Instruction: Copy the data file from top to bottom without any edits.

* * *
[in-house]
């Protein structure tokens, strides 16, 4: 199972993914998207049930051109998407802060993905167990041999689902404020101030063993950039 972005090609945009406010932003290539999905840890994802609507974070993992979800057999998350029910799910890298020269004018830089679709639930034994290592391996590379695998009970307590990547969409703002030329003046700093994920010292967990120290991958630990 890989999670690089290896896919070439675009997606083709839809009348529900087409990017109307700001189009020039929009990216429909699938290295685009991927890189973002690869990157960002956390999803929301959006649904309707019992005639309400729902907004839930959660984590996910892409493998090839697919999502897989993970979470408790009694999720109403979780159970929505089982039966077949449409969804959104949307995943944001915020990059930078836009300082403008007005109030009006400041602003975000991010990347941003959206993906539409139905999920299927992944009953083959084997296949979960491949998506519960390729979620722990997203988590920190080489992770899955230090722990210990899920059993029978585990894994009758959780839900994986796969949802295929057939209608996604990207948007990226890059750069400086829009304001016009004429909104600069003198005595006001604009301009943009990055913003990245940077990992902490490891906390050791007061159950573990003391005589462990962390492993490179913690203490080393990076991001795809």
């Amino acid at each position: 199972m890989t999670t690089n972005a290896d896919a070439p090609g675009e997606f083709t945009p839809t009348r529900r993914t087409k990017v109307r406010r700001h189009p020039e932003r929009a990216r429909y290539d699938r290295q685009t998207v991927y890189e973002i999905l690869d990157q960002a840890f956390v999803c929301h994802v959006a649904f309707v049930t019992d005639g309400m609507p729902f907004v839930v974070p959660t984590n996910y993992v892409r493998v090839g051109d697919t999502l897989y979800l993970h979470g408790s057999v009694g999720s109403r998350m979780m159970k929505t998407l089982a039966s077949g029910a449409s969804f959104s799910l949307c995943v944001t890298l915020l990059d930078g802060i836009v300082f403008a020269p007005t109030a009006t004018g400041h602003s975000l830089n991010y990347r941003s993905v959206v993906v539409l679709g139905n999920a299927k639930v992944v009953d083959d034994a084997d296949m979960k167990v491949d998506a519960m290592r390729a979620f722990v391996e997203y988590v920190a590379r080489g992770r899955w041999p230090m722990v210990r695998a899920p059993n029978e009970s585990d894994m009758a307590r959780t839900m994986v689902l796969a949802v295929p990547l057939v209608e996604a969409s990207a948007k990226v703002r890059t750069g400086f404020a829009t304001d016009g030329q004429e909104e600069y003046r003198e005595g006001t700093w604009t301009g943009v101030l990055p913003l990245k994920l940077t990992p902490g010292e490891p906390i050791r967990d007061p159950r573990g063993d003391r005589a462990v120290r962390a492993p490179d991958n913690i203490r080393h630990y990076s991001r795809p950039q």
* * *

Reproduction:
[in-house]
């Protein structure tokens, strides 16, 4: 199972993914998207049930051109998407802060993905167990041999689902404020101030063993950039 972005090609945009406010932003290539999905840890994802609507974070993992979800057999998350029910799910890298020269004018830089679709639930034994290592391996590379695998009970307590990547969409703002030329003046700093994920010292967990120290991958630990 890989999670690089290896896919070439675009997606083709839809009348529900087409990017109307700001189009020039929009990216429909699938290295685009991927890189973002690869990157960002956390999803929301959006649904309707019992005639309400729902907004839930959660984590996910892409493998090839697919999502897989993970979470408790009694999720109403979780159970929505089982039966077949449409969804959104949307995943944001915020990059930078836009300082403008007005109030009006400041602003975000991010990347941003959206993906539409139905999920299927992944009953083959084997296949979960491949998506519960390729979620722990997203988590920190080489992770899955230090722990210990899920059993029978585990894994009758959780839900994986796969949802295929057939209608996604990207948007990226890059750069400086829009304001016009004429909104600069003198005595006001604009301009943009990055913003990245940077990992902490490891906390050791007061159950573990003391005589462990962390492993490179913690203490080393990076991001795809």
């Amino acid at each position: 199972m890989t999670t690089n972005a290896d896919a070439p090609g675009e997606f083709t945009p839809t009348r529900r993914t087409k990017v109307r406010r700001h189009p020039e932003r929009a990216r429909y290539d699938r290295q685009t998207v991927y890189e973002i999905l690869d990157q960002a840890f956390v999803c929301h994802v959006a649904f309707v049930t019992d005639g309400m609507p729902f907004v839930v974070p959660t984590n996910y993992v892409r493998v090839g051109d697919t999502l897989y979800l993970h979470g408790s057999v009694g999720s109403r998350m979780m159970k929505t998407l089982a039966s077949g029910a449409s969804f959104s799910l949307c995943v944001t890298l915020l990059d930078g802060i836009v300082f403008a020269p007005t109030a009006t004018g400041h602003s975000l830089n991010y990347r941003s993905v959206v993906v539409l679709g139905n999920a299927k639930v992944v009953d083959d034994a084997d296949m979960k167990v491949d998506a519960m290592r390729a979620f722990v391996e997203y988590v920190a590379r080489g992770r899955w041999p230090m722990v210990r695998a899920p059993n029978e009970s585990d894994m009758a307590r959780t839900m994986v689902l796969a949802v295929p990547l057939v209608e996604a969409s990207a948007k990226v703002r890059t750069g400086f404020a829009t304001d016009g030329q004429e909104e600069y003046r003198e005595g006001t700093w604009t301009g943009v101030l990055p913003l990245k994920l940077t990992p902490g010292e490891p906390i050791r967990d007061p159950r573990g063993d003391r005589a462990v120290r962390a492993p490179d991958n913690i203490r080393h630990y990076s991001r795809p950039q």